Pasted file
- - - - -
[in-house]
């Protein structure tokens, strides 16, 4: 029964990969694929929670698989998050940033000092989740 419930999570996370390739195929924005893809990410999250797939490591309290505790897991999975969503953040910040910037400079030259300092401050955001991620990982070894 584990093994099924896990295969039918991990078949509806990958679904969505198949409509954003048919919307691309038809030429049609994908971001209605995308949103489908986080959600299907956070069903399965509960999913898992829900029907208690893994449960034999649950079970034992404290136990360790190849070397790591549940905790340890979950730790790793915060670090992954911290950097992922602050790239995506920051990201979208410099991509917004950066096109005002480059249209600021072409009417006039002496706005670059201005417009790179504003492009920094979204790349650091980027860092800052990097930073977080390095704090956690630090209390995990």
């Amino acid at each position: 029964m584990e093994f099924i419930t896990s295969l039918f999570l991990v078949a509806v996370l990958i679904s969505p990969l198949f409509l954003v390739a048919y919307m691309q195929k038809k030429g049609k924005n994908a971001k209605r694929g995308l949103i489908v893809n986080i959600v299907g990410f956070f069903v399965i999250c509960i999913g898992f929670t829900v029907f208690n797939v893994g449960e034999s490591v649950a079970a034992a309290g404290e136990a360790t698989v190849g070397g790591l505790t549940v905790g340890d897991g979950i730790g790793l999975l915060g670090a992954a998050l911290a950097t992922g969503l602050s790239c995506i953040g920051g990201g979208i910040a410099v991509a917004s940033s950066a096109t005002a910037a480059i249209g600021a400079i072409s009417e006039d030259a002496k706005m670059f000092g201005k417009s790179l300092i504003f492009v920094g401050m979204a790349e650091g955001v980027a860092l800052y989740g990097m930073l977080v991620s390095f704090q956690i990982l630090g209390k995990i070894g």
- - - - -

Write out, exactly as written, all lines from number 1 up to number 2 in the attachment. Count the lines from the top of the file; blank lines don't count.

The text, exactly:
[in-house]
């Protein structure tokens, strides 16, 4: 029964990969694929929670698989998050940033000092989740 419930999570996370390739195929924005893809990410999250797939490591309290505790897991999975969503953040910040910037400079030259300092401050955001991620990982070894 584990093994099924896990295969039918991990078949509806990958679904969505198949409509954003048919919307691309038809030429049609994908971001209605995308949103489908986080959600299907956070069903399965509960999913898992829900029907208690893994449960034999649950079970034992404290136990360790190849070397790591549940905790340890979950730790790793915060670090992954911290950097992922602050790239995506920051990201979208410099991509917004950066096109005002480059249209600021072409009417006039002496706005670059201005417009790179504003492009920094979204790349650091980027860092800052990097930073977080390095704090956690630090209390995990």